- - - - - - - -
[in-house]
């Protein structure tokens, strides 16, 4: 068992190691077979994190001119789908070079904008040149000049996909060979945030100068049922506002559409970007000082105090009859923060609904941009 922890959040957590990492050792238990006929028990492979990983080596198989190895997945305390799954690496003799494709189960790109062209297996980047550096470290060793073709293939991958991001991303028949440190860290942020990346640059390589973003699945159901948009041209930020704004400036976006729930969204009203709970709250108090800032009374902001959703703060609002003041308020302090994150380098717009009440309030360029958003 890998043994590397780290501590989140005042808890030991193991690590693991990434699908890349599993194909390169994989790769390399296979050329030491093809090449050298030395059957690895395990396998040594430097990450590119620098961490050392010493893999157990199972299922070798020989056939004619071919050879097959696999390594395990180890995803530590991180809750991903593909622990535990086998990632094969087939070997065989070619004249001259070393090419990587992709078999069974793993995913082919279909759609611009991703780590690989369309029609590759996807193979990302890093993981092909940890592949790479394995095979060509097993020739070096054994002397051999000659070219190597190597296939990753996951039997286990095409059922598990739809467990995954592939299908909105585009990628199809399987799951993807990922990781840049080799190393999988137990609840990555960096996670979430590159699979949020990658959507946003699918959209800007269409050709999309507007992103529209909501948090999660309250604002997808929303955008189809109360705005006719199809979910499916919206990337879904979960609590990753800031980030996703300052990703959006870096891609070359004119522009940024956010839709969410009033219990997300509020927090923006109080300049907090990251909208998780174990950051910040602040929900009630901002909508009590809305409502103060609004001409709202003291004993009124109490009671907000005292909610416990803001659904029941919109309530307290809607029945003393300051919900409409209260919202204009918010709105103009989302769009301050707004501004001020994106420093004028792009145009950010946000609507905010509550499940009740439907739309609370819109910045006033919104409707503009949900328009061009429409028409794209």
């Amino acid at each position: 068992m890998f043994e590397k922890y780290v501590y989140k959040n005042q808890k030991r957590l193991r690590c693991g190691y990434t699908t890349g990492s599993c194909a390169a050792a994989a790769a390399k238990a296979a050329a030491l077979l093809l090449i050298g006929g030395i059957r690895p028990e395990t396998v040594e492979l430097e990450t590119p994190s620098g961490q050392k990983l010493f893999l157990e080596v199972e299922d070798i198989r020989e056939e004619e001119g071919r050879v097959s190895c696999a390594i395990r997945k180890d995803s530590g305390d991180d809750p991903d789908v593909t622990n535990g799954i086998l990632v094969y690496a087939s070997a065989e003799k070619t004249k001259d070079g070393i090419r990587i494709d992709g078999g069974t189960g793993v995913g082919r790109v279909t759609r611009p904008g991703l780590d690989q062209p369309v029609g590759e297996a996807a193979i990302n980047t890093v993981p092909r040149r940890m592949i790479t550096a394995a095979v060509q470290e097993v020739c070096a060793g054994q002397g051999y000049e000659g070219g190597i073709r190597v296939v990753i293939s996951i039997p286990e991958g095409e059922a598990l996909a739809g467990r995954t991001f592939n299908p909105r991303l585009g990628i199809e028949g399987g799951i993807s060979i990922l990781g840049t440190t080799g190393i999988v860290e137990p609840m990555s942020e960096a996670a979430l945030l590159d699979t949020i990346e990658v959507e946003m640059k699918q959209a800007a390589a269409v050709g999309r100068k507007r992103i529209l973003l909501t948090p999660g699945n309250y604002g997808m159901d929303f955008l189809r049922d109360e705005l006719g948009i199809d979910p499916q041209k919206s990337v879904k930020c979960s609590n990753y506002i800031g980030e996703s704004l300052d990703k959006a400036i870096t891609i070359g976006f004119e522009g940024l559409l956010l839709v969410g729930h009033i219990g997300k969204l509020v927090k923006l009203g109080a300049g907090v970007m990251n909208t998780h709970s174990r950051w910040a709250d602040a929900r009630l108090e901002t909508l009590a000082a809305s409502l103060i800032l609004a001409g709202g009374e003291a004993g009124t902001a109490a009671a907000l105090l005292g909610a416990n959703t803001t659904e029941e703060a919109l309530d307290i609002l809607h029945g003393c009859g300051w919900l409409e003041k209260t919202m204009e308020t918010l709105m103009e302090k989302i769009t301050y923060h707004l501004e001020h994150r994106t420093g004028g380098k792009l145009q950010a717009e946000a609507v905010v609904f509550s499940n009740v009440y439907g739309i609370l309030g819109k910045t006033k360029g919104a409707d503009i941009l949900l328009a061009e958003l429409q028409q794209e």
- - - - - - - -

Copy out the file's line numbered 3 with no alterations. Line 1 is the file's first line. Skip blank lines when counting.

């Amino acid at each position: 068992m890998f043994e590397k922890y780290v501590y989140k959040n005042q808890k030991r957590l193991r690590c693991g190691y990434t699908t890349g990492s599993c194909a390169a050792a994989a790769a390399k238990a296979a050329a030491l077979l093809l090449i050298g006929g030395i059957r690895p028990e395990t396998v040594e492979l430097e990450t590119p994190s620098g961490q050392k990983l010493f893999l157990e080596v199972e299922d070798i198989r020989e056939e004619e001119g071919r050879v097959s190895c696999a390594i395990r997945k180890d995803s530590g305390d991180d809750p991903d789908v593909t622990n535990g799954i086998l990632v094969y690496a087939s070997a065989e003799k070619t004249k001259d070079g070393i090419r990587i494709d992709g078999g069974t189960g793993v995913g082919r790109v279909t759609r611009p904008g991703l780590d690989q062209p369309v029609g590759e297996a996807a193979i990302n980047t890093v993981p092909r040149r940890m592949i790479t550096a394995a095979v060509q470290e097993v020739c070096a060793g054994q002397g051999y000049e000659g070219g190597i073709r190597v296939v990753i293939s996951i039997p286990e991958g095409e059922a598990l996909a739809g467990r995954t991001f592939n299908p909105r991303l585009g990628i199809e028949g399987g799951i993807s060979i990922l990781g840049t440190t080799g190393i999988v860290e137990p609840m990555s942020e960096a996670a979430l945030l590159d699979t949020i990346e990658v959507e946003m640059k699918q959209a800007a390589a269409v050709g999309r100068k507007r992103i529209l973003l909501t948090p999660g699945n309250y604002g997808m159901d929303f955008l189809r049922d109360e705005l006719g948009i199809d979910p499916q041209k919206s990337v879904k930020c979960s609590n990753y506002i800031g980030e996703s704004l300052d990703k959006a400036i870096t891609i070359g976006f004119e522009g940024l559409l956010l839709v969410g729930h009033i219990g997300k969204l509020v927090k923006l009203g109080a300049g907090v970007m990251n909208t998780h709970s174990r950051w910040a709250d602040a929900r009630l108090e901002t909508l009590a000082a809305s409502l103060i800032l609004a001409g709202g009374e003291a004993g009124t902001a109490a009671a907000l105090l005292g909610a416990n959703t803001t659904e029941e703060a919109l309530d307290i609002l809607h029945g003393c009859g300051w919900l409409e003041k209260t919202m204009e308020t918010l709105m103009e302090k989302i769009t301050y923060h707004l501004e001020h994150r994106t420093g004028g380098k792009l145009q950010a717009e946000a609507v905010v609904f509550s499940n009740v009440y439907g739309i609370l309030g819109k910045t006033k360029g919104a409707d503009i941009l949900l328009a061009e958003l429409q028409q794209e």